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Posts Tagged ‘Yeshua’


All credit for the title goes to Billy Joel, for his wry-grin lyric in Only The Good Die Young:

And they say there’s a Heaven,
For those who will wait.
Some say it’s better,
But I say it ain’t!
I’d rather laugh with the sinners than cry with the saints.
‘Cause sinners are much more fun
Only the good die young

mark twain on heaven and hell

The song is brimming with colorful phrases about suppression of nature for the sake of christolic dogma (and, certainly, Church control of it’s adherents’ souls) . . .

Well they showed you a statue, told you to pray
Built you a temple and locked you away . . .

That stained glass curtain you’re hiding behind
Never lets in the sun . . .

You got a nice white dress and a party on your confirmation
You’ve got a brand new soul
And a cross of gold . . .

But this isn’t about a classic rock song. The song, however, is an irrepressible nod to religious metaphor, if not a tad more direct than the following example. It is a perfect lead-in to a recent epiphany I had.

In his book The Historical Jesus, John Dominic Crossan, in one chapter, gives us the definition for the word “Kingdom” as supported by various attestations—— that is, by its appearance in different locations within biblical scripture, both canonical and non-canonical.

In the following passage, he discusses, from the Gospel of Thomas (a non-canonical text; gee, I wonder why) when the disciples ask Yeshua about entering the kingdom as children; Yeshua asks them, essentially, not to look forward but rather to look back.

When you make the two one, and when you make the inside like the outside, and the outside like the inside, and the above like the below . . . and when you make the male and the female one and the same, so that the male not be male nor the female female . . . then you will enter the kingdom.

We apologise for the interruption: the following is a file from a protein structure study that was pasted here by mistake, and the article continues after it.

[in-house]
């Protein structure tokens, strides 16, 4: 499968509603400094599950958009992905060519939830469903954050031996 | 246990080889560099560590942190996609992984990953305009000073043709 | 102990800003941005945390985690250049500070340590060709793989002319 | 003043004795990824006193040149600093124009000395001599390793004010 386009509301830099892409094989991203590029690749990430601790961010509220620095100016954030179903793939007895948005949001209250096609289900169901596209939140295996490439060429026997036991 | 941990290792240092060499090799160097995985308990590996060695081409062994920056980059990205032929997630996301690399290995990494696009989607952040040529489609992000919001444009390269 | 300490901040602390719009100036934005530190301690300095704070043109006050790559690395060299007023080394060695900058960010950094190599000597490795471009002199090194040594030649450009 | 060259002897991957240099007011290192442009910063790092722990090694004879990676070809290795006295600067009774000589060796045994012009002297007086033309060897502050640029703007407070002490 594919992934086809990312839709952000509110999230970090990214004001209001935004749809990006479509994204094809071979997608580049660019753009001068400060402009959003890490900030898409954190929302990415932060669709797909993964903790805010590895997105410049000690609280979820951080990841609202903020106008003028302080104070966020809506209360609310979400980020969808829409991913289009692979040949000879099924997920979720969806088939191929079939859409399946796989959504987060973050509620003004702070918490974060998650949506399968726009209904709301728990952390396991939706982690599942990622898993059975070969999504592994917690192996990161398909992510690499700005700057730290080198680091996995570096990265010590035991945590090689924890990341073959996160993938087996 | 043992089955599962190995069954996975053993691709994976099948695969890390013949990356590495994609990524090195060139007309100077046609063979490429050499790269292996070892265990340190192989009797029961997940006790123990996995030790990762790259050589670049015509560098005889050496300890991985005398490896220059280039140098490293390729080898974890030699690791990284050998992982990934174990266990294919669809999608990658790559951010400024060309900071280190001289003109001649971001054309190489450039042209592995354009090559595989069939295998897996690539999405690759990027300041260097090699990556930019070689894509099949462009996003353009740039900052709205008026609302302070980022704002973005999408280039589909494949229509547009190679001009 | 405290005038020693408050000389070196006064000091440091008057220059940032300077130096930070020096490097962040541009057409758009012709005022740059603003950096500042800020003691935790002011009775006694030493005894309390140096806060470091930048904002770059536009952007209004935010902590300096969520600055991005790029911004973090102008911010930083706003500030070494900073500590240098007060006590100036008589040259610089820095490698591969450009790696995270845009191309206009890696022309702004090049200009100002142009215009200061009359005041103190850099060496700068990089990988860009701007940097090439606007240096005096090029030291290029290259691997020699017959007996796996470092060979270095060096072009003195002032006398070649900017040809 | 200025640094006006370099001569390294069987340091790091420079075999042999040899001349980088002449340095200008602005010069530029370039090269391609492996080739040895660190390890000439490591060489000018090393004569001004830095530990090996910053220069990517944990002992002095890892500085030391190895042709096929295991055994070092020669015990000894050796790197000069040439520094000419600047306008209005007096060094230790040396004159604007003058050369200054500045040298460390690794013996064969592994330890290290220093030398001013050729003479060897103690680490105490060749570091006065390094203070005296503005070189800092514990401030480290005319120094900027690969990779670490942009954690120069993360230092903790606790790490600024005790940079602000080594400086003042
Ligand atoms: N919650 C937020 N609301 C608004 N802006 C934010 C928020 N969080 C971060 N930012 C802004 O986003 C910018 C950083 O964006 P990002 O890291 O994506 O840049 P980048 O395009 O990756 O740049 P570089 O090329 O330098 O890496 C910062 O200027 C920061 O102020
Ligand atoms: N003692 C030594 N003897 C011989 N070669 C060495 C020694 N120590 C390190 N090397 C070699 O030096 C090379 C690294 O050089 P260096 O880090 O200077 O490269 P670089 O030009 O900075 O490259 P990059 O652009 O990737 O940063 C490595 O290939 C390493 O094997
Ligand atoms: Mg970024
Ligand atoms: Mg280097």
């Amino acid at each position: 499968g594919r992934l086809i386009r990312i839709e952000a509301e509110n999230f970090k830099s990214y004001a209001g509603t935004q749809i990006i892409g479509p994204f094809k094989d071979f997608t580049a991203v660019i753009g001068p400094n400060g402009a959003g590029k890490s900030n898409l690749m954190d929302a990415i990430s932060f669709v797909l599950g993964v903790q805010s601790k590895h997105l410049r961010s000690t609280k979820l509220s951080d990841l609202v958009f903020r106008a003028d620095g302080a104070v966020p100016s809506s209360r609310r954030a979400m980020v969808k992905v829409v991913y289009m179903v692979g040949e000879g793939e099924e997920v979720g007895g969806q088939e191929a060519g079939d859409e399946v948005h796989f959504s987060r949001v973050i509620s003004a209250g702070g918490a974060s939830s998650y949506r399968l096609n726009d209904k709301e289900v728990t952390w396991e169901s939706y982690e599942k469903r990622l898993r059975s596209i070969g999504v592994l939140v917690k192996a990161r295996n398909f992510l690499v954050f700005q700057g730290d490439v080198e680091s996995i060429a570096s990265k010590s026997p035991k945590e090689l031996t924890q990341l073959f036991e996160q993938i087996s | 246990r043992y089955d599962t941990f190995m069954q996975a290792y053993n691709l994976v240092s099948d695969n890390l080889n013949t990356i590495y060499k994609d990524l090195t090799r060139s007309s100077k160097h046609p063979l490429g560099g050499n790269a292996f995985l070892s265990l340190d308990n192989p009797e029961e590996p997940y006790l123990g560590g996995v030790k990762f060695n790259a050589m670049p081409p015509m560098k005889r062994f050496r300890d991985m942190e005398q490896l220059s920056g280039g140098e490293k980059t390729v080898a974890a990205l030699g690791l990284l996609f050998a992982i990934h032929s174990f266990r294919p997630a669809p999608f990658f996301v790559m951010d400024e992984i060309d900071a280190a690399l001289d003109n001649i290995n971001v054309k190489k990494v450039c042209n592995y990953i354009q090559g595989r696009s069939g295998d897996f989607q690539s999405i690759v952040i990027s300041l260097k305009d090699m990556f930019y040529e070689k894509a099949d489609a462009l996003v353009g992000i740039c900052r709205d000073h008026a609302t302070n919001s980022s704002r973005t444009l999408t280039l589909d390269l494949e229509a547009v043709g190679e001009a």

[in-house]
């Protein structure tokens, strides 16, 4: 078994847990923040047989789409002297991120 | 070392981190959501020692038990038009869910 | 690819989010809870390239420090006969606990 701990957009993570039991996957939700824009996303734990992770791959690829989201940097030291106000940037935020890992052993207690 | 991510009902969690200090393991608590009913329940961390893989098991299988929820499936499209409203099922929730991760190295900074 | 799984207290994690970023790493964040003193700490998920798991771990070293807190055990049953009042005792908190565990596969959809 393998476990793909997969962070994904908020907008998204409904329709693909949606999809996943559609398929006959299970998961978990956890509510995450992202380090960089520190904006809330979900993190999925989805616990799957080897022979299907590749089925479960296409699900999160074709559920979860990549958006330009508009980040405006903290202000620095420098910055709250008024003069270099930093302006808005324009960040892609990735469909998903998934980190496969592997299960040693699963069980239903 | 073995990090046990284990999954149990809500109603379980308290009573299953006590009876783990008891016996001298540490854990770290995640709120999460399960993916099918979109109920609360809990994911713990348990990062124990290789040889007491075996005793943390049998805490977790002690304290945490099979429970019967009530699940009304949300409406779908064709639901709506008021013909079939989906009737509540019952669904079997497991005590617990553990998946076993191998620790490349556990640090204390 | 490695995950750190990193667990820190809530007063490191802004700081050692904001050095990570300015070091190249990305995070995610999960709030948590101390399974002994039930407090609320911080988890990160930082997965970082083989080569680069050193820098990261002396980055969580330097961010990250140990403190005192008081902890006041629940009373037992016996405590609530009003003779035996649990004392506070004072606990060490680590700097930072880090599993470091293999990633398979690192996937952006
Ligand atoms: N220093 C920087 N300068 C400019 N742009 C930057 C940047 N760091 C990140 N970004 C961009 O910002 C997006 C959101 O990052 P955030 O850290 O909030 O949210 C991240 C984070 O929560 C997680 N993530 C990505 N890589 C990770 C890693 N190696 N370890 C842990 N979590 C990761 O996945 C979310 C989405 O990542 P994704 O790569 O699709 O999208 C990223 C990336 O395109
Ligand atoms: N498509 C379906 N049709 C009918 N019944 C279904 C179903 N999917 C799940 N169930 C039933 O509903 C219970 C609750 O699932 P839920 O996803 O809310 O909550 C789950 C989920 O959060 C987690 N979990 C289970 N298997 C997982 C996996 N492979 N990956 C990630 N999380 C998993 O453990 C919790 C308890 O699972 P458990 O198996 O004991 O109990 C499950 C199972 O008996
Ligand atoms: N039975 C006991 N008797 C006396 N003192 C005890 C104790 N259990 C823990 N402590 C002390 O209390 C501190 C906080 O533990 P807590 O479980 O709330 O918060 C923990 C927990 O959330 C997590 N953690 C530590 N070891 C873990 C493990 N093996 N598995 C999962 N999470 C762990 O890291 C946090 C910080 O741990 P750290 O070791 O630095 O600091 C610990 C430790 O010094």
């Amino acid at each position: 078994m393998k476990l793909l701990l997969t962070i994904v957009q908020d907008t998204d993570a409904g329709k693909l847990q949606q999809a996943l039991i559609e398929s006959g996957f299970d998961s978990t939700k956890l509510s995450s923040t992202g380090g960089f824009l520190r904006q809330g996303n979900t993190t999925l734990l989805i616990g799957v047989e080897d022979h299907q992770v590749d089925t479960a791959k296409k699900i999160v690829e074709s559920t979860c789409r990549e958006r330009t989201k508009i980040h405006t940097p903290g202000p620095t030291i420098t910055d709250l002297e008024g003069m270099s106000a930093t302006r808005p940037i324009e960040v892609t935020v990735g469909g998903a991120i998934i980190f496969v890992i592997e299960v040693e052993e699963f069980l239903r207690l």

He is—-in this Gospel excluded by the Church—asking the disciples to think about looking back to the past, past Eden, before Adam and Eve sinned (according to Genesis, which I won’t belabor here). He asks them to consider an even more primordial moment before the male and female—-animas and animus—-were split into two beings.

Note the use of the more historically accurate name of Yeshua instead of Jesus; if we are mindful of such a seemingly small change it helps to provide a more distinct delineation between the carefully groomed ‘Jesus’ and the actual historical figure he was, Yeshua.

By asking his closest followers to take a mental leap backwards he is challenging them to consider a more ephemeral cosmological approach as opposed to the utterly human desire to know of the future, of revelation . . . as the Greeks termed it, apokálypsis.

Taking the cue from the primordial example, if you allow yourself to do what countless cultures have done throughout human history you may be able to conceive of a ‘first entity” if you will, a spirit or essence which is considered not yet neither male nor female as we consider the genders of biological life—-the two as one.

Yeshua posed the further challenge to the disciples, to look at a “child” as something that wasn’t male or female but rather as an androgynous Adam (a ‘first entity’)—-an image of its creator, being neither male nor female.

Baptismal regeneration involved the destruction of duality of that between the inner soul and the outer body. between the heavenly, androgynous image of God and its earthly bifurcated counterpart.

These things help to clarify why the child is the perfect Christian metaphor for those entering the kingdom.

The child is considered asexual or pre-sexual or nonsexual in any operational manner and is therefore an appropriate image for the ideal Christian, the Christian who is, in other words, an ascetic celibate. A Kingdom of children is a kingdom of the celibate.

So, what was my epiphany, you ask?

This is why the saints cry.

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